Cool It on the AC Already

How air conditioning is making us hotter.

Gary Taxali

We’re just reaching the hottest part of the summer, but already much ink has been spilled over air conditioning. Recent New York Times articles wondered why the United States is so “over air-conditioned,” with its frigid office buildings and archaic cooling calculations that make work unbearable for many women, not to mention terrible for the environment. Yet in a series of essays for Slate, writer David Engber has argued that the case against AC is overhyped; Americans still spend more energy heating their houses than cooling them.

But elsewhere in the world—in crowded countries where heating isn’t necessary—air conditioning markets are just warming up. In late April, the Indian subsidiary of the Japanese air conditioning manufacturer Daikin Industries announced plans to open its second plant in the subcontinent, double production, and expand its existing stock of 200 showrooms to 350 by the end of 2015. India isn’t the only place where AC is all the rage. As climate change nudges global temperatures upward, incomes are also rising, meaning millions more people can afford to beat the heat. Sales of home and commercial air conditioners have doubled in China over the past five years, with 64 million units sold in 2013 alone.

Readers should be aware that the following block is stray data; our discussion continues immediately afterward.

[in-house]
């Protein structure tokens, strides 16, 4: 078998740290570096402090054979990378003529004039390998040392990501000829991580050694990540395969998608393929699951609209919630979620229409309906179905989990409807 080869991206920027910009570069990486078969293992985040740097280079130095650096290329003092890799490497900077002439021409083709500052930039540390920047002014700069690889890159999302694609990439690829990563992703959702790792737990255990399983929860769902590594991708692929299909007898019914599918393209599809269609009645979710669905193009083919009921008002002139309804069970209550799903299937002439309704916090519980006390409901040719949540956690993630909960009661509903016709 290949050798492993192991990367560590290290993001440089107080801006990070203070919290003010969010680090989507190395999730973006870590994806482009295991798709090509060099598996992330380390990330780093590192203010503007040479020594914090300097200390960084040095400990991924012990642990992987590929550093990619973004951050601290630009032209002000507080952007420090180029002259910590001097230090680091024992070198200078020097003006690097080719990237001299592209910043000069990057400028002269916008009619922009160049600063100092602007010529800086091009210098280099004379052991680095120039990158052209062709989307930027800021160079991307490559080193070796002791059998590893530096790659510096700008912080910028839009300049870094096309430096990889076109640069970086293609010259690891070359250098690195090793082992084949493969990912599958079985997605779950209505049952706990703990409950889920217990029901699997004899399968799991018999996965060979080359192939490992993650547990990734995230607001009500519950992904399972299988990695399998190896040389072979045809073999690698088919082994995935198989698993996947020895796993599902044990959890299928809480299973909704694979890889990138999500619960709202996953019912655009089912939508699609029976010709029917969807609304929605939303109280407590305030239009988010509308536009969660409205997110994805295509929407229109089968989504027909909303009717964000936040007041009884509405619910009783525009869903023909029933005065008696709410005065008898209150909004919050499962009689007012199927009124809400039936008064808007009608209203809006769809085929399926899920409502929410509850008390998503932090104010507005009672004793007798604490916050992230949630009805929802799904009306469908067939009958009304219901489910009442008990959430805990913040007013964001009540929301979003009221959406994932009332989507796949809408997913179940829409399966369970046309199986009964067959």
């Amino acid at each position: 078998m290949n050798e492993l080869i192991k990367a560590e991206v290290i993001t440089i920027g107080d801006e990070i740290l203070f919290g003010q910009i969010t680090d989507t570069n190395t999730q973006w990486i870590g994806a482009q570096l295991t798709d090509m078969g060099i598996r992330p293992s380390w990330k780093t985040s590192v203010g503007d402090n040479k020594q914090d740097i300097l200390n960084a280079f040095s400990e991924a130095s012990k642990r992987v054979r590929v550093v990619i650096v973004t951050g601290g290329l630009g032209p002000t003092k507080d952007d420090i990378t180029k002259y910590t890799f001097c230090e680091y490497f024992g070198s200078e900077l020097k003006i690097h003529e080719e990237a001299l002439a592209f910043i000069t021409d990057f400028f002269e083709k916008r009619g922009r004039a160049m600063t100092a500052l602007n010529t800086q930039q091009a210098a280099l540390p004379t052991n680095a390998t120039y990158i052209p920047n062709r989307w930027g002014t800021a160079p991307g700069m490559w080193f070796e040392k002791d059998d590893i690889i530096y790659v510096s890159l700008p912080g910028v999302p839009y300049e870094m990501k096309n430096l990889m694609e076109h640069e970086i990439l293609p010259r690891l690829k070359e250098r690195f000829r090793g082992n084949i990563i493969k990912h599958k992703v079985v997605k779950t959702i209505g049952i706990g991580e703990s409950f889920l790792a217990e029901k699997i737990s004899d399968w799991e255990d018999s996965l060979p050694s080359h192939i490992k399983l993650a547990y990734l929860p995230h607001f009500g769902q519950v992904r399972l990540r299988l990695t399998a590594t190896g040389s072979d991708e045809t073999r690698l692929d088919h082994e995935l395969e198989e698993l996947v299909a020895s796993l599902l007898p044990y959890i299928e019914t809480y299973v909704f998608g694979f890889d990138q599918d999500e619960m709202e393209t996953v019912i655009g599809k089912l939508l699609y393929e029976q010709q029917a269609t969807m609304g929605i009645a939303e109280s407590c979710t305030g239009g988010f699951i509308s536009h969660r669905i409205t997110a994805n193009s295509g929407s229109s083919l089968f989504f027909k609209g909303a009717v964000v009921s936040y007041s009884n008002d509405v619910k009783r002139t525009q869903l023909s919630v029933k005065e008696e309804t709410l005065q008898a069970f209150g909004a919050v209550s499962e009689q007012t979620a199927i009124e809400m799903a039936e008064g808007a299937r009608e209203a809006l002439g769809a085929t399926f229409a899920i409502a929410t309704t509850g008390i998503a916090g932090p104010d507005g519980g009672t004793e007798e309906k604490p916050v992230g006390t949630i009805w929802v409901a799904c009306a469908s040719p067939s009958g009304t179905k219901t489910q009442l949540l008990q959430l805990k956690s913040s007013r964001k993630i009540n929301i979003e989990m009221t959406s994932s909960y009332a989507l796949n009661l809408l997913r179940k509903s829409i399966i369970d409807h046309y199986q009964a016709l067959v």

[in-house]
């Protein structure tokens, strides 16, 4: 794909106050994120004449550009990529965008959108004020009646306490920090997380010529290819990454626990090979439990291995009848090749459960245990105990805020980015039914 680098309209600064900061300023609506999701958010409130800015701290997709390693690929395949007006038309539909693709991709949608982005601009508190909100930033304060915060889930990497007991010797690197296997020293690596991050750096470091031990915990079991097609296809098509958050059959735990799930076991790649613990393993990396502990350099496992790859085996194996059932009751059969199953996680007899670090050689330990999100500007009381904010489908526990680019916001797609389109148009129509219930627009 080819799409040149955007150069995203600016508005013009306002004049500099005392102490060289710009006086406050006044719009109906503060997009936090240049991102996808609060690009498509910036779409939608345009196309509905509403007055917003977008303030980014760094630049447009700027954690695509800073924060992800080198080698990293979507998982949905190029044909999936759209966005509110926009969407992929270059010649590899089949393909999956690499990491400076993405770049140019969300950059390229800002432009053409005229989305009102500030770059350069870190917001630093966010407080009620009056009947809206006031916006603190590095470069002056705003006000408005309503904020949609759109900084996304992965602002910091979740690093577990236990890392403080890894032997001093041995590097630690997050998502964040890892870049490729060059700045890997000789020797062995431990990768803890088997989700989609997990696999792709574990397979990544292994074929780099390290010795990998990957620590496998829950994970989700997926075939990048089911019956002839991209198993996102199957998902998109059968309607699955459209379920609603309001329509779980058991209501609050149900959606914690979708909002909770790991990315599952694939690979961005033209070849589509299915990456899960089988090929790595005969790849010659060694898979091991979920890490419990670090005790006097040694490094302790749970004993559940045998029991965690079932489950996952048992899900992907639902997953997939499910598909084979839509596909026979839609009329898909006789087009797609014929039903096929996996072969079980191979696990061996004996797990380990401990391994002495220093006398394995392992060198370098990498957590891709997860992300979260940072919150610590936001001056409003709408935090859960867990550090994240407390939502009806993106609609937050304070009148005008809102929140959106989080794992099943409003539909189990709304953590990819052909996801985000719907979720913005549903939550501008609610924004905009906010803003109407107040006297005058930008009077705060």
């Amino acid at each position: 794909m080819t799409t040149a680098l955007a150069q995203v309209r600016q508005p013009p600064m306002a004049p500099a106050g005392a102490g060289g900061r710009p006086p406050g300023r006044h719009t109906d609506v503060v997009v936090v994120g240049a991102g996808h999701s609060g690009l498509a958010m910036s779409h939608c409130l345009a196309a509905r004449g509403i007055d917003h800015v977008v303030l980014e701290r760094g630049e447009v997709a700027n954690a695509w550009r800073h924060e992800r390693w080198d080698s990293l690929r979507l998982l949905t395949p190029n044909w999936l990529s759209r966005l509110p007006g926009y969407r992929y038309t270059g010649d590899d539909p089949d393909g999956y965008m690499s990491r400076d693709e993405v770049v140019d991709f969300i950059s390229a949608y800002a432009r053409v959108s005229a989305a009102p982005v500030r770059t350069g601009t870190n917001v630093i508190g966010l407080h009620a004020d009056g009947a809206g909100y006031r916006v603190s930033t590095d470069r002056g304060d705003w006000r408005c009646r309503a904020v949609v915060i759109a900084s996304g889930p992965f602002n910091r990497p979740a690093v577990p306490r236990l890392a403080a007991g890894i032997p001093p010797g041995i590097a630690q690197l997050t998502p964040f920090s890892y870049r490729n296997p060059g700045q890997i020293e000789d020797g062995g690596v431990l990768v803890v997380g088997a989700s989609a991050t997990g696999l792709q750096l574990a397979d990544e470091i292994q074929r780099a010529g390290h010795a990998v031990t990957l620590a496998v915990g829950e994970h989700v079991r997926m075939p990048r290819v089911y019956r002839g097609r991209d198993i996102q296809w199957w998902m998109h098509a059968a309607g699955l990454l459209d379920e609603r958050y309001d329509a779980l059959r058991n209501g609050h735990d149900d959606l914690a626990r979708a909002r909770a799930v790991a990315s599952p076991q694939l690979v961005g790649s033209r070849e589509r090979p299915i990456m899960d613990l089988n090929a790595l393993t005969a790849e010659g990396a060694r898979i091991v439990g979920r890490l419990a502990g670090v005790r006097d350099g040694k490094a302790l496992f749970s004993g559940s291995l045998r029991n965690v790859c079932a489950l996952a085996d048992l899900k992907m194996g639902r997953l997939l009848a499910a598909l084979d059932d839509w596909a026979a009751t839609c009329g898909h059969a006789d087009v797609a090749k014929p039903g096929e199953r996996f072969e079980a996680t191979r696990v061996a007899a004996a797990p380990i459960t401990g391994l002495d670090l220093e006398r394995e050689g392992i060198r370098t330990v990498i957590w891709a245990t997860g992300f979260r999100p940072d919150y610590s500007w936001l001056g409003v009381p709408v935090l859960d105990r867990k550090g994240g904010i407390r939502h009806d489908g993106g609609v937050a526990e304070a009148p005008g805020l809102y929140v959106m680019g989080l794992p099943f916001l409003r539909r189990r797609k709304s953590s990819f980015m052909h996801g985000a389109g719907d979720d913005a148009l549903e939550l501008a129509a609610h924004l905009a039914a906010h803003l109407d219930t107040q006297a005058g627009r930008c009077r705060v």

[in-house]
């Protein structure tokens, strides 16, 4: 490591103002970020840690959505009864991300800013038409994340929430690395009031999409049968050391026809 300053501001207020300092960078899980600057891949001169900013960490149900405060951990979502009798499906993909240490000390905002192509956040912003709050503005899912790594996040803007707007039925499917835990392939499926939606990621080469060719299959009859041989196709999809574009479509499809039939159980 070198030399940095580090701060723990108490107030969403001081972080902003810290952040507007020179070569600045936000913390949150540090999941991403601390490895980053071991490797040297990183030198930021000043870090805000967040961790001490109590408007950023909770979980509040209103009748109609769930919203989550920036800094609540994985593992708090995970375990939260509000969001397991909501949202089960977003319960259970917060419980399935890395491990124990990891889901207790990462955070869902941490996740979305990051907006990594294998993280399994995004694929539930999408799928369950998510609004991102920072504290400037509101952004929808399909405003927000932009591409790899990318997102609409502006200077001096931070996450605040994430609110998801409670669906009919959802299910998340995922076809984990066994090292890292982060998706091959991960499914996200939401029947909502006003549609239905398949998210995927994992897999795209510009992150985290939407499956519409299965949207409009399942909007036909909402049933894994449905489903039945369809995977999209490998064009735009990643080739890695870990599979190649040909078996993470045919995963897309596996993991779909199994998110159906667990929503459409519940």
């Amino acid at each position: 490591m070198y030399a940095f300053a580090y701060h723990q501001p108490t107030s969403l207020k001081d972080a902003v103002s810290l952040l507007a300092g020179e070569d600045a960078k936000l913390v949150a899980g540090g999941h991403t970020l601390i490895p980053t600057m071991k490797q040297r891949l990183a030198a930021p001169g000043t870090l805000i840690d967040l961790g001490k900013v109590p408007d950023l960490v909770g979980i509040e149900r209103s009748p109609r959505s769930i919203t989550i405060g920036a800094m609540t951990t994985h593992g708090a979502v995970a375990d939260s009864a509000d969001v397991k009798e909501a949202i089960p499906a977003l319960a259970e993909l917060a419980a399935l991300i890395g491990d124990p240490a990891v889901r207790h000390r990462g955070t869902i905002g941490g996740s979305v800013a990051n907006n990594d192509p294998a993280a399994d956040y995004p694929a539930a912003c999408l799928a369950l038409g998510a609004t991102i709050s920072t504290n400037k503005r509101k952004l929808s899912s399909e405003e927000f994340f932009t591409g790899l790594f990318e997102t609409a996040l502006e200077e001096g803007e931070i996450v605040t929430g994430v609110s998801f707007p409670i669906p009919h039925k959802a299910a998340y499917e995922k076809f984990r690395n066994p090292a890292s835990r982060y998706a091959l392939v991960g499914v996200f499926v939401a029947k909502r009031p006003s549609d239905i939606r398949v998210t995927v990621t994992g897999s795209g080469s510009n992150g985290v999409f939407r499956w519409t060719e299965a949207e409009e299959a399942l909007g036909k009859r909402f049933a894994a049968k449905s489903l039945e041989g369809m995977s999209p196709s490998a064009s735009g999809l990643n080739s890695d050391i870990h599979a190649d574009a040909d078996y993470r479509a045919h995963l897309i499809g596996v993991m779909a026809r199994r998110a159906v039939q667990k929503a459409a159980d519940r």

We spend $11 billion on cooling each year and release roughly 100 million tons of carbon dioxide in the process—the same as 19 million cars.

The advent of AC in those countries will do more than simply make companies like Daikin rich. Here in the US, air conditioning has influenced where people settle. Over the past 80 years, hordes of Americans migrated south and west to cities like Miami and Phoenix, where AC made broiling conditions bearable; in turn, the growth of these Sun Belt communities ratcheted up the demand for cooling. These days, almost 90 percent of American households have air conditioning. We spend $11 billion on cooling each year and release roughly 100 million tons of carbon dioxide in the process—the same as 19 million cars.

By contrast, in Mexico, only 13 percent of households have AC. But in a recent study, Lucas Davis, an associate professor at the University of California-Berkeley’s Haas School of Business, predicts that the country’s rising per capita income will mean more than two-thirds of Mexican homes will have it by 2100—creating annual emissions equivalent to 4.4 million new cars. Across the globe, Davis predicts, demand for cooling will put more strain on electrical grids, causing shortages and price spikes along with more pollution.

More emissions means more global warming, which means more appetite for cooling.

In the United States, power companies fire up “peaker plants” to create extra electricity on hot summer days. And these plants are often dirtier than the usual facilities, leading to a vicious cycle: More emissions means more global warming, which means more appetite for cooling. One 2009 study predicted that by 2100, heating and cooling will account for 12 percent of global carbon emissions—but because of climate change, demand for heating will have shrunk by 34 percent, while demand for cooling will have grown by 72 percent. More energy-efficient equipment can mitigate some of that, but experts estimate these gains will be more than offset by the overall increase in air conditioning.